This take is not necessarily wrong – after all the proposals being discussed are real and indeed extremely concerning. But news reports in the Hebrew-language press like the ones cited above, and the experiences of millions of Palestinians living under “Israeli democracy”, suggest it is highly misleading.

The dominant narrative about Israel currently circulating in the Global North is informed by the familiar trope that Israel is “the only democracy in the Middle East”. As such, reports that are seemingly criticising the new Netanyahu government as “undemocratic” are actually serving to whitewash the inherently undemocratic nature of Israel and its leading institutions, including its Supreme Court.

Sure, there is democracy in Israel – but it is more similar to the one that existed among whites in apartheid South Africa than it is to the democracy that currently exists in the United Kingdom or France.

Millions of Palestinians in the West Bank live under Israel’s effective control but cannot participate in the political process, while hundreds of thousands of Palestinians residing in annexed East Jerusalem are “residents” rather than citizens and consequently cannot vote in national elections. And even though Palestinian citizens of Israel can participate in elections, they too are subjected to a series of discriminatory laws. All this, according to many researchers, legal scholars, activists and respected international organisations such as  Amnesty International and Human Rights Watch, means Israel is not a fully functioning liberal democracy but an “apartheid”. Put differently, the democracy that is currently “under attack” from the government in Israel is a democracy only for the Jews.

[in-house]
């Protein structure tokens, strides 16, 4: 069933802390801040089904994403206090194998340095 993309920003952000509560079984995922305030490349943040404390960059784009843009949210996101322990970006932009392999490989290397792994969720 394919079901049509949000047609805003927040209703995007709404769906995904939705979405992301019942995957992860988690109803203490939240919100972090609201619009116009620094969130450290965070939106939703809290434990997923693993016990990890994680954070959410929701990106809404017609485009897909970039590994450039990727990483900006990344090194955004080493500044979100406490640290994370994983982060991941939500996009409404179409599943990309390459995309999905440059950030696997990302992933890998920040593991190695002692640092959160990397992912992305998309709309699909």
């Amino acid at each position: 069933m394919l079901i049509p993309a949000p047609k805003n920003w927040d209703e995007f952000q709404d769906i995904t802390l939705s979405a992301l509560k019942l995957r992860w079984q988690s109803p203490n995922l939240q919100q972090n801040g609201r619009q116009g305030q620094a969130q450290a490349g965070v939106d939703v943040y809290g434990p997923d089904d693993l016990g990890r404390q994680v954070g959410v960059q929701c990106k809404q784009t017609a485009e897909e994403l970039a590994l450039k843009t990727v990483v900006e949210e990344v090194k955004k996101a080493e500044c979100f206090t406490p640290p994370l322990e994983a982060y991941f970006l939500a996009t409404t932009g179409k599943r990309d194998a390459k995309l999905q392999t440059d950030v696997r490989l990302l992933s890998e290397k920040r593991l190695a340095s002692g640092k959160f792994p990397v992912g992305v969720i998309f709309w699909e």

Similarly, the Israeli Supreme Court, portrayed in international media as a model of moral rectitude, is indeed a principled defender of democratic rights – but only for the Jews. As several studies have shown, the court has played a vital role in enabling Israel’s colonial project and legitimising the state’s abuses against Palestinians. Its rulings provided legitimacy to the expropriation of Palestinian land, and legal cover for extrajudicial executions, home demolitions, deportations, and administrative detentions targeting Palestinians. A few of its justices are themselves settlers and, as such, “criminals” according to international law.

Netanyahu’s proposed legislative changes are new insofar as they will allow his government to target Jews who do not agree with its political ideology and to undermine the judicial branch’s ability to fight corruption (which is another reason why Netanyahu, who is currently facing three corruption trials, wants to introduce them). But the claim that the new government is on course to destroy Israel’s democracy would be true only in a world where Palestinians do not exist.

First appeared in Al Jazeera.

Neve Gordon is a Leverhulme Visiting Professor in the Department of Politics and International Studies and the co-author of The Human Right to Dominate.